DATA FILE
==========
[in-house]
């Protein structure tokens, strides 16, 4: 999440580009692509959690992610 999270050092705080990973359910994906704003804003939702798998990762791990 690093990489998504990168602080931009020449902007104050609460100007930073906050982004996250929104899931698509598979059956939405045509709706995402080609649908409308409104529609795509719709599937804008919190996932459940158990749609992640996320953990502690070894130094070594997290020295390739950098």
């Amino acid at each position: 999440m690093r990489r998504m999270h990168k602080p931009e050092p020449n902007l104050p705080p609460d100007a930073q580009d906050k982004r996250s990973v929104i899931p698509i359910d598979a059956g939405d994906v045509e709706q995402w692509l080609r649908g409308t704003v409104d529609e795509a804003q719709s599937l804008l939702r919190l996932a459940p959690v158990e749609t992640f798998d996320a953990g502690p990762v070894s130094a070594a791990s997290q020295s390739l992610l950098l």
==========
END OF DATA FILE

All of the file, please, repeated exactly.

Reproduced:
[in-house]
């Protein structure tokens, strides 16, 4: 999440580009692509959690992610 999270050092705080990973359910994906704003804003939702798998990762791990 690093990489998504990168602080931009020449902007104050609460100007930073906050982004996250929104899931698509598979059956939405045509709706995402080609649908409308409104529609795509719709599937804008919190996932459940158990749609992640996320953990502690070894130094070594997290020295390739950098």
């Amino acid at each position: 999440m690093r990489r998504m999270h990168k602080p931009e050092p020449n902007l104050p705080p609460d100007a930073q580009d906050k982004r996250s990973v929104i899931p698509i359910d598979a059956g939405d994906v045509e709706q995402w692509l080609r649908g409308t704003v409104d529609e795509a804003q719709s599937l804008l939702r919190l996932a459940p959690v158990e749609t992640f798998d996320a953990g502690p990762v070894s130094a070594a791990s997290q020295s390739l992610l950098l």